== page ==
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Comment: Mobile Emergency Communications Project (Score 4, Interesting) 102

by talmage (#42873185) Attached to: Connecting Android Phones Without Carrier Networks
I've organized a similar project, the Mobile Emergency Communications Project. It builds on NRL OLSR, NRL SMF, and NORM and comes with some rudimentary graphical applications for testing and for file sharing. The applications are written in C++ and QML using the Qt framework.

The project runs on Linux and on Nokia's N900 and N9 phones. I'm looking for help to port it to Symbian, Android, and iOS devices.

Comment: Re:They might work for you (Score 1) 227

by talmage (#40730887) Attached to: Ask Slashdot: Stepping Down From an Office Server To NAS-Only?

I have two NASes, one at home and one off-site. I've recently learned that when a drive fails, in order to keep using your NAS, you have to have spare drives on hand. Even if you report the failed drive to the manufacturer immediately, it takes time for the new drive to arrive. In that time, your data is unprotected by the redundancy of RAID unless you have a spare drive to take the place of the failed one. Otherwise, it's best if you take the NAS offline or use it read-only.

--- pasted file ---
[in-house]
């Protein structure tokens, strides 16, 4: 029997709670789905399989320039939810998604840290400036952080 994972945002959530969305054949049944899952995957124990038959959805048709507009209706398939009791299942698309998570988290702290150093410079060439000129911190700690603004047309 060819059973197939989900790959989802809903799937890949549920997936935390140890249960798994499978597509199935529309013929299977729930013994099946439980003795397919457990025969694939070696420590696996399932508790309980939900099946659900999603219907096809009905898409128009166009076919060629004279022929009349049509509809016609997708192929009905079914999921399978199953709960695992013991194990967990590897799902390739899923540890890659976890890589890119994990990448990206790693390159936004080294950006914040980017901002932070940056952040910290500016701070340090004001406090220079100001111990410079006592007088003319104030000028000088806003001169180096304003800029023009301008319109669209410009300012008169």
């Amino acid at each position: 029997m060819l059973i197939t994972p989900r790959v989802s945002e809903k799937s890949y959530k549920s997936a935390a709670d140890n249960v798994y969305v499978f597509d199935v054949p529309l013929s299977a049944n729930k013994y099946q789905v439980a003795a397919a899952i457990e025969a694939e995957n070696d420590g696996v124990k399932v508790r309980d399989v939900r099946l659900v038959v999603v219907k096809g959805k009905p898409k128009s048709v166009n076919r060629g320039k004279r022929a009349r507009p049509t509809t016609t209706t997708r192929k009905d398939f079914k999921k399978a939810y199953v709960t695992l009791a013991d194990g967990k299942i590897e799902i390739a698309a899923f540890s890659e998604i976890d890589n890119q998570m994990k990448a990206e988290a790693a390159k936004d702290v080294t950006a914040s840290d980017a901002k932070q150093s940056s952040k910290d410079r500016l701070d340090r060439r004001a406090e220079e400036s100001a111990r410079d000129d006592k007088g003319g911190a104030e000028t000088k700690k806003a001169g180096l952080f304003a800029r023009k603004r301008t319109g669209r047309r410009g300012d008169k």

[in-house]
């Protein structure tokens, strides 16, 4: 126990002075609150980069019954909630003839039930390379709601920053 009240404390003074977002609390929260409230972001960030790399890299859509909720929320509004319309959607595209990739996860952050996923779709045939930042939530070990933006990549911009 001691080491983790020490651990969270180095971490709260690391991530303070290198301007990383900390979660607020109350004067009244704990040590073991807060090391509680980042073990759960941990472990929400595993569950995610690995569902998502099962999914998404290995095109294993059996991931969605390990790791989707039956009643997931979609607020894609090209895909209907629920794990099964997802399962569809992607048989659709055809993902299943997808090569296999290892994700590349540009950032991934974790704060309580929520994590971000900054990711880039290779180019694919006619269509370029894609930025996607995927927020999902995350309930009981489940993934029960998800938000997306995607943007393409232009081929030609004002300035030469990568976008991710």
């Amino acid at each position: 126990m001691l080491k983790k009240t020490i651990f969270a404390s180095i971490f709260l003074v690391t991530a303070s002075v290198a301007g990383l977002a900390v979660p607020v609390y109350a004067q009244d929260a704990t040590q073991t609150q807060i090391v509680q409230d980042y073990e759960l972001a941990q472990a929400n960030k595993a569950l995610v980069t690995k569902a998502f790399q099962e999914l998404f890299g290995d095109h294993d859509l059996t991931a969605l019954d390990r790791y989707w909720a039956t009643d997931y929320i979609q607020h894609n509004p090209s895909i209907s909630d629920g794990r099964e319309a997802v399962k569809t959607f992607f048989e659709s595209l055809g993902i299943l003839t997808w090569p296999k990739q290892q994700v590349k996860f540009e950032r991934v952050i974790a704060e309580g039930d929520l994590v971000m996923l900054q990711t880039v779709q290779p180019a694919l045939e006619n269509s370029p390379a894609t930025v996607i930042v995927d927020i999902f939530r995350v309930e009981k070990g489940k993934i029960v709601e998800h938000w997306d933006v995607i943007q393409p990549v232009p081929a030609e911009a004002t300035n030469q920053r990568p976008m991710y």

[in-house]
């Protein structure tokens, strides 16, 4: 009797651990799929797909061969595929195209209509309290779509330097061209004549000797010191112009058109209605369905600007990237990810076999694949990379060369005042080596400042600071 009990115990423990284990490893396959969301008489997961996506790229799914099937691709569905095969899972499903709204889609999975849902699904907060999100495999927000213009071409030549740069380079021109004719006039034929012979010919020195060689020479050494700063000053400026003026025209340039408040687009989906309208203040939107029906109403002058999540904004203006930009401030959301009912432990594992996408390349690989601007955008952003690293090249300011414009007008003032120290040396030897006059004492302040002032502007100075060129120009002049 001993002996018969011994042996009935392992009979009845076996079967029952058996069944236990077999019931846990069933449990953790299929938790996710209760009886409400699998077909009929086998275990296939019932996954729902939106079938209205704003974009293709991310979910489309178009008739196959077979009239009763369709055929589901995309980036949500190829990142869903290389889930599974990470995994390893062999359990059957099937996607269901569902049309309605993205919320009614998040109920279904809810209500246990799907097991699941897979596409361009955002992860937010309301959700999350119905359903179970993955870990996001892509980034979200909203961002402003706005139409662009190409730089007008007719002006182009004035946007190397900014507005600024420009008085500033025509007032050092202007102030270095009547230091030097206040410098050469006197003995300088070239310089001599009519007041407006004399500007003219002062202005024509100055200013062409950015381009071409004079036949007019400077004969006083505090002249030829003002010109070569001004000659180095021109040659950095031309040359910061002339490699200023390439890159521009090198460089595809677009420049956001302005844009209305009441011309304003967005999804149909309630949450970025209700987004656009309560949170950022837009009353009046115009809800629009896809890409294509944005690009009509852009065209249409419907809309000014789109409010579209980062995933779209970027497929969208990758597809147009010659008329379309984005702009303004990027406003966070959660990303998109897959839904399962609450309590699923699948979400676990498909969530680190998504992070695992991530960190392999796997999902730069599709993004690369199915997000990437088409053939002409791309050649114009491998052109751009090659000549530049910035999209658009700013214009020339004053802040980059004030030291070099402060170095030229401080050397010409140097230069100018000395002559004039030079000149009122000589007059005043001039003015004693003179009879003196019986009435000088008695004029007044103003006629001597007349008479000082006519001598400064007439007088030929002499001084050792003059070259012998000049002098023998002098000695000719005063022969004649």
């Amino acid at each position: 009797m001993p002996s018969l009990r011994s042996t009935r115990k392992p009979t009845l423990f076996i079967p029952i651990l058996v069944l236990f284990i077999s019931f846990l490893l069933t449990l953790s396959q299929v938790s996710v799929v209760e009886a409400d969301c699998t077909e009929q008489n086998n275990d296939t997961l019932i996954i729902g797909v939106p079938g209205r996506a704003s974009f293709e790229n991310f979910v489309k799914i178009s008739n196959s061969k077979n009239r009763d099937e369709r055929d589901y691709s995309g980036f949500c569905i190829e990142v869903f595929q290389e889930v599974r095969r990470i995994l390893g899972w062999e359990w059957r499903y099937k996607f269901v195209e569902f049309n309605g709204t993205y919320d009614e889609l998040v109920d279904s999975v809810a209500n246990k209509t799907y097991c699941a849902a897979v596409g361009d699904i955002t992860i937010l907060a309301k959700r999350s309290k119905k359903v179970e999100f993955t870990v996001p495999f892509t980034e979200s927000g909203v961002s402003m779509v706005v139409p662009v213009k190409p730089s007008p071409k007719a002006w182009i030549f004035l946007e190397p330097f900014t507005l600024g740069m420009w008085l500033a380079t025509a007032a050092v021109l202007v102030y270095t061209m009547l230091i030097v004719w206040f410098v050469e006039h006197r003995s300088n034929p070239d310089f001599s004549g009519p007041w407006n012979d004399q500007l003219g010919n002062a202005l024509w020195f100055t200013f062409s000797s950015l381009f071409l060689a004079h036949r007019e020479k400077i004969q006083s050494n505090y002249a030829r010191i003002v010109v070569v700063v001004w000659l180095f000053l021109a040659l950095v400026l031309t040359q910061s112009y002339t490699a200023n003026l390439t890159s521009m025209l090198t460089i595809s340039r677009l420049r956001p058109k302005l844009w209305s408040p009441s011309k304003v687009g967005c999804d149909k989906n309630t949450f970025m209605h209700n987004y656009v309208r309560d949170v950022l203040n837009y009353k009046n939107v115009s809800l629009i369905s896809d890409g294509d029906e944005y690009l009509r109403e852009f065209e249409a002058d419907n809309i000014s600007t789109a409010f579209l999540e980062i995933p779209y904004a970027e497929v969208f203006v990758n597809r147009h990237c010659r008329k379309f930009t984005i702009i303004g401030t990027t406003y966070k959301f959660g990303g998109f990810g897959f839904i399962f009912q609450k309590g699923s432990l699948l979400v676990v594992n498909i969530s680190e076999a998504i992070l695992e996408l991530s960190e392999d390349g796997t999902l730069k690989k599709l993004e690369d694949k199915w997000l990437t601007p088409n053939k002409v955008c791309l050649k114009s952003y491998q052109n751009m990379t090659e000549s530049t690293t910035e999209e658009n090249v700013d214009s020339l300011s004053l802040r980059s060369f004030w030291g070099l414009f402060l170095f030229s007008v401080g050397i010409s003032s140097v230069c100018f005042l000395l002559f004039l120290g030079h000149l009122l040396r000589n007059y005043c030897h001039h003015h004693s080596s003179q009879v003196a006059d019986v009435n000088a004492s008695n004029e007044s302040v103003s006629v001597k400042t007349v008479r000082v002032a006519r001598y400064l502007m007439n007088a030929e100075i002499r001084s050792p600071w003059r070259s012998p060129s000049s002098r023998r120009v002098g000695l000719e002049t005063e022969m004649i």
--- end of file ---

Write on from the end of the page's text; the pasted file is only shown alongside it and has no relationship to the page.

In two months, I've had three drives fail under warranty. First, a pair fo them failed, then one of the replacements failed. In each case, because the failure happened mid-week, it took until the following week for the new drives to arrive from the manufacturer. In this period, I've been without the full use of my NAS for two weeks because I didn't have and wouldn't buy extra drives.

Comment: It's easy with a Mac Mini (Score 2) 217

by talmage (#39150763) Attached to: The Best Streaming Media Player
I use a Mac Mini for my media player. I get some content using Miro (http://www.getmiro.com/). I play video content with either Miro or XBMC (http://xbmc.org/). For audio, I use Music Player Daemon (http://mpd.wikia.com/wiki/Music_Player_Daemon_Wiki) and control it with my phone or a laptop. It just works.

Comment: Re:and what about N900? (Score 1) 148

by talmage (#37037618) Attached to: Nokia Killing Symbian and S40 In North America